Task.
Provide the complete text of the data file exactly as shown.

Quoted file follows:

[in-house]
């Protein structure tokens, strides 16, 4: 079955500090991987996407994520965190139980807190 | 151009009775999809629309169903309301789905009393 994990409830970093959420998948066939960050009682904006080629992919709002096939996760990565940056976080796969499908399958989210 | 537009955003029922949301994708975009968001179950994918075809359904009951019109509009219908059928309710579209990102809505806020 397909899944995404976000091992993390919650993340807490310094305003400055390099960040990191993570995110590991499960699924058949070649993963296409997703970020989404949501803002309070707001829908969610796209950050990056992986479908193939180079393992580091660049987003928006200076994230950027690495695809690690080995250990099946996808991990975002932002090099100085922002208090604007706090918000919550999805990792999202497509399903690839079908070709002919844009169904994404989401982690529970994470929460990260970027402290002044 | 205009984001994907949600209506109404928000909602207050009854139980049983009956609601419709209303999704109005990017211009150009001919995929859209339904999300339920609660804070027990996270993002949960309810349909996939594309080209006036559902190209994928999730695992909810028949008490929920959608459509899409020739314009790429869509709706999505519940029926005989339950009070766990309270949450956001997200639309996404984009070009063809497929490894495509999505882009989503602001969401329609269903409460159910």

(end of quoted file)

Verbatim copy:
[in-house]
């Protein structure tokens, strides 16, 4: 079955500090991987996407994520965190139980807190 | 151009009775999809629309169903309301789905009393 994990409830970093959420998948066939960050009682904006080629992919709002096939996760990565940056976080796969499908399958989210 | 537009955003029922949301994708975009968001179950994918075809359904009951019109509009219908059928309710579209990102809505806020 397909899944995404976000091992993390919650993340807490310094305003400055390099960040990191993570995110590991499960699924058949070649993963296409997703970020989404949501803002309070707001829908969610796209950050990056992986479908193939180079393992580091660049987003928006200076994230950027690495695809690690080995250990099946996808991990975002932002090099100085922002208090604007706090918000919550999805990792999202497509399903690839079908070709002919844009169904994404989401982690529970994470929460990260970027402290002044 | 205009984001994907949600209506109404928000909602207050009854139980049983009956609601419709209303999704109005990017211009150009001919995929859209339904999300339920609660804070027990996270993002949960309810349909996939594309080209006036559902190209994928999730695992909810028949008490929920959608459509899409020739314009790429869509709706999505519940029926005989339950009070766990309270949450956001997200639309996404984009070009063809497929490894495509999505882009989503602001969401329609269903409460159910």